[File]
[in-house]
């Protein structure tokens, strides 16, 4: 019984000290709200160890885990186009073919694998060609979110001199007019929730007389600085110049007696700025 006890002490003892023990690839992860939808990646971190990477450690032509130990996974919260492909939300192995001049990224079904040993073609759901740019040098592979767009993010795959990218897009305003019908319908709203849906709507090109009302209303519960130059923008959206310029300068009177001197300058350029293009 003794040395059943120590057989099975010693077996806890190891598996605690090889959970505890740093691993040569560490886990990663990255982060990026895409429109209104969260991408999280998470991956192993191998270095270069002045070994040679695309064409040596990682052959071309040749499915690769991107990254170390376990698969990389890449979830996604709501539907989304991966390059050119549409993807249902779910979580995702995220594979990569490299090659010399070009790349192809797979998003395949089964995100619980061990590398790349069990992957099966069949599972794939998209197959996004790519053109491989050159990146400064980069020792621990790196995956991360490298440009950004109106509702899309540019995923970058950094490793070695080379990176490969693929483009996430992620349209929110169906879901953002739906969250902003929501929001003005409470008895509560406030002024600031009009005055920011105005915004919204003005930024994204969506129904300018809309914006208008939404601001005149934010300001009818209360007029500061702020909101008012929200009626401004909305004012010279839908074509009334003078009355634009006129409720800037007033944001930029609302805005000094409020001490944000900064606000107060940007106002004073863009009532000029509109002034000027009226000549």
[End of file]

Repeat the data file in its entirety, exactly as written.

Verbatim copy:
[in-house]
């Protein structure tokens, strides 16, 4: 019984000290709200160890885990186009073919694998060609979110001199007019929730007389600085110049007696700025 006890002490003892023990690839992860939808990646971190990477450690032509130990996974919260492909939300192995001049990224079904040993073609759901740019040098592979767009993010795959990218897009305003019908319908709203849906709507090109009302209303519960130059923008959206310029300068009177001197300058350029293009 003794040395059943120590057989099975010693077996806890190891598996605690090889959970505890740093691993040569560490886990990663990255982060990026895409429109209104969260991408999280998470991956192993191998270095270069002045070994040679695309064409040596990682052959071309040749499915690769991107990254170390376990698969990389890449979830996604709501539907989304991966390059050119549409993807249902779910979580995702995220594979990569490299090659010399070009790349192809797979998003395949089964995100619980061990590398790349069990992957099966069949599972794939998209197959996004790519053109491989050159990146400064980069020792621990790196995956991360490298440009950004109106509702899309540019995923970058950094490793070695080379990176490969693929483009996430992620349209929110169906879901953002739906969250902003929501929001003005409470008895509560406030002024600031009009005055920011105005915004919204003005930024994204969506129904300018809309914006208008939404601001005149934010300001009818209360007029500061702020909101008012929200009626401004909305004012010279839908074509009334003078009355634009006129409720800037007033944001930029609302805005000094409020001490944000900064606000107060940007106002004073863009009532000029509109002034000027009226000549």